The Gal in the Blue Mask:
Can you tell us some of the deleted scenes/stuff that got left out of your work?

Lex Jones:
Originally the book was called Ben & Jerry, because the characters saw an ice cream truck and named themselves after it.  But the ice cream company refused to let me use it, so I had to rename the characters.  Beyond that, in the earlier drafts there was a lot more "tongue in cheek" jokes about the fact that Nick was the Devil and Abe was God.  Little "nudge and wink" moments that were played for laughs.  I decided that I didn't like these, so took most of them out.  There are still a very, very small number in there where I thought that they worked for the scene, but I decided that I wanted to play the story as straight as I could, so a lot of them had to go.

The Gal in the Blue Mask:
What is in your 'trunk'?  (Everyone has a book or project, which doesn't necessarily have to be book related, that they have put aside for a 'rainy day' or for when they have extra time.  Do you have one?)

Lex Jones:
The very first thing I "properly" wrote and gave people to read was a series of four books, told in episodic fashion, chronicling a particular city four years before the end of the world.  It focused on a dark angel whose job of protecting the city from otherworldly threats grew increasingly difficult as the End of Times approached.  This forces him to find allies in a police officer, a Nephilim, and various other odd characters.  The books were very rough, very sketchy and early early work for me, but beta readers loved them.  The enthusiasm for it lasts to this day; I even have a close friend, a musician, who wrote an album partly inspired by these stories.  The notion to return to that series, to redraft it and make it fit for print, is very strongly in my 'trunk.'  But I have several other books, including another series, that I want to write first.

The Gal in the Blue Mask:
What can we expect from you in the future?

Lex Jones:
As with any writer, I guess that depends which way the wind blows!  Ideally more books, covering genres such as crime, supernatural fiction, dark fantasy, and apocalyptic worlds.  But all of that relies on finding publishers who like the ideas enough that they'll help me get them out there.  The response to Nick & Abe has been great, though, so I am quietly hopeful, whilst still humble and grateful.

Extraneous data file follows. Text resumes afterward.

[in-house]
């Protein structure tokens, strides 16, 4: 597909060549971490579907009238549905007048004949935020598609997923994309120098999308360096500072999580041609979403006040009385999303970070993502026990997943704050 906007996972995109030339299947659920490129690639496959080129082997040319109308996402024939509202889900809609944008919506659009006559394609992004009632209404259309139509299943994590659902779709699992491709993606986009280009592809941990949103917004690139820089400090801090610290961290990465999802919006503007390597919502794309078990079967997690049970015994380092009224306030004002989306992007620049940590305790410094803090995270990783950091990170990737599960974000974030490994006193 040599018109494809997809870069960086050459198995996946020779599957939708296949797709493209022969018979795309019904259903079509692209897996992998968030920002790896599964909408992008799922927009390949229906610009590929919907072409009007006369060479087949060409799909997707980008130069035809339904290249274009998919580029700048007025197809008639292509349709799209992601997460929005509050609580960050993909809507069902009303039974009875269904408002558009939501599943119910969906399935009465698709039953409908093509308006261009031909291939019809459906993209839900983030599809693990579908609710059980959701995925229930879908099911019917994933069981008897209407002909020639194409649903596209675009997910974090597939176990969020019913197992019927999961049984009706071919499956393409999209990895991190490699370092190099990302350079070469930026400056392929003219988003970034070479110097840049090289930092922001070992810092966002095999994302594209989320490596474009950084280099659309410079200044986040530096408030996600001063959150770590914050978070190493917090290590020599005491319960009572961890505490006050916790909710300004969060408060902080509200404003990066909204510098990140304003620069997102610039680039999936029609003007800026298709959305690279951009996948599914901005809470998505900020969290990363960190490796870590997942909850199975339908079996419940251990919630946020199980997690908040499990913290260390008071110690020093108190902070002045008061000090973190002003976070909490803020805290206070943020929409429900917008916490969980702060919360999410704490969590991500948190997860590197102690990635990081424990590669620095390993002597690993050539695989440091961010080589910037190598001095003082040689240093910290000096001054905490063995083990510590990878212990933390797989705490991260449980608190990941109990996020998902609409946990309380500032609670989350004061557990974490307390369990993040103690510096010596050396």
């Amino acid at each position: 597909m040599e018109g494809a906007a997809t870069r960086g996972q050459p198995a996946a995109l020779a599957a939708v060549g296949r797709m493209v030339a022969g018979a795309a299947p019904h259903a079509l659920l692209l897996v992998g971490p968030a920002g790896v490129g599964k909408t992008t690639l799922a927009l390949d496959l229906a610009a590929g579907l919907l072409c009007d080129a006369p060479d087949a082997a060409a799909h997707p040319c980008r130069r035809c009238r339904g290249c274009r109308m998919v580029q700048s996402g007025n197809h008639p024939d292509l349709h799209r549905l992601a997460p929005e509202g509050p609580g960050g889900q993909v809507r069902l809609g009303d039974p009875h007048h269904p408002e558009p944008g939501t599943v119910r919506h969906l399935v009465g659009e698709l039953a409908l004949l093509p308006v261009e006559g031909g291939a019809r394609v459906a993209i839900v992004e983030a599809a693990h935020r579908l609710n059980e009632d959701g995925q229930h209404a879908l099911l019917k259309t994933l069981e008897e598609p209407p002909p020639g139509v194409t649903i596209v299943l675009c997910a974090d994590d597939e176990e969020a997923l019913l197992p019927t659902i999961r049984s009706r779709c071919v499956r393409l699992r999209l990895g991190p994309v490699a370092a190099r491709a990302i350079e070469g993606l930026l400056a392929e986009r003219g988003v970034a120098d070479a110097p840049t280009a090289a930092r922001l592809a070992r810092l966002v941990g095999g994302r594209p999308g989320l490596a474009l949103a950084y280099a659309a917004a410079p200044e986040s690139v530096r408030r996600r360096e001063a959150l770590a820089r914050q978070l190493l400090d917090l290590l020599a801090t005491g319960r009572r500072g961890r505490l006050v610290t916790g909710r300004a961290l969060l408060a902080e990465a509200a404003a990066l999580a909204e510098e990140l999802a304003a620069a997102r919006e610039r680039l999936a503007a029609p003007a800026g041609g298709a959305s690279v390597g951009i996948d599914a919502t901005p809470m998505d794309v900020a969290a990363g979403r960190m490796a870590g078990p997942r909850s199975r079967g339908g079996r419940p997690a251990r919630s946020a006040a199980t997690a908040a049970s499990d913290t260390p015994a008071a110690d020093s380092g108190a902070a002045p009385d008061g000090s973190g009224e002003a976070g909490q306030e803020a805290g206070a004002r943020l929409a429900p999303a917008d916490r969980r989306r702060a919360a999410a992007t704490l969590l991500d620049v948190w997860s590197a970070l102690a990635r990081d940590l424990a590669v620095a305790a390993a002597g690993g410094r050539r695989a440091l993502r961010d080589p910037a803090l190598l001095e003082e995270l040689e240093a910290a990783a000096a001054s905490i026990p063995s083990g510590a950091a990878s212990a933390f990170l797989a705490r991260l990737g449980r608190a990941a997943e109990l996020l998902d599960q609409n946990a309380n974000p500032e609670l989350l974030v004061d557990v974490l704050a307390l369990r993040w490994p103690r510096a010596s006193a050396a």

The Gal in the Blue Mask:
Where can we find you?  (You know, STaLKeR links.)

Lex Jones:

The Gal in the Blue Mask:
Do you have any closing words for your fans or anything you'd like to say that we didn't get to cover in this interview?

Lex Jones:
Just an enormous thank you to everyone who has bought my book, reviewed it, told people about it, posted about it on social media, messaged me to say what they enjoyed about it, or done anything else that made me feel it was worth all the hard work.  I write books in the hope that they will get out there in the world and find people who enjoy them, so confirmation of that is always amazing.

About the book:
Every once in a while, God and Lucifer visit the earth and make a wager.  Now it's time for the next one; the most daring yet, and quite possibly the last.  "This venture to live as men for a full year has been such a hilarious idea to start with.  Prove Abe wrong... again... then head back to their respective domains and gloat about it forever.  Only it hasn't worked that way.  Things were different now.  Having omniscient sight removed from him actually made Nick see things more clearly than he ever had.  There's harm in getting too close to a picture, but a different sort of harm comes from getting too far away from it."  
            What starts as a simple contest becomes something more as their newfound humanity forces them to reevaluate their relationship not only with the world, but with each other as father and son.  Seen through the eyes of two men, on opposing sides of a family feud of epic proportions, each of them faces trials, heartache, love, and real pain as they learn what it means to be human.  
            Can old wounds ever really be closed?  Can the past truly be forgiven?  And can anyone ever fall so far that it's too late for them to be caught?  "After the fall?  You rise."

About the author:
Lex H. Jones is a British cross-genre author, horror fan, and rock music enthusiast who lives in Sheffield.  He has written articles for The Gingernuts of Horror and Horrifically Horrifying Horror Blog websites on various subjects covering books, film, video games, and music.  When not working on his own writing, Lex also contributes to the proofing and editing process for other authors.
            Lex's first published book, Nick & Abe, is available for purchase from Amazon, Waterstones, and various other book sellers.  The book tells the story of God and the Devil spending a year on Earth as mortal men, to see who has the most to learn about the world they created.  Things don't go as planned, however, and their newfound humanity forces them to re-evaluate their relationship with each other and maybe, just maybe, start to repair it.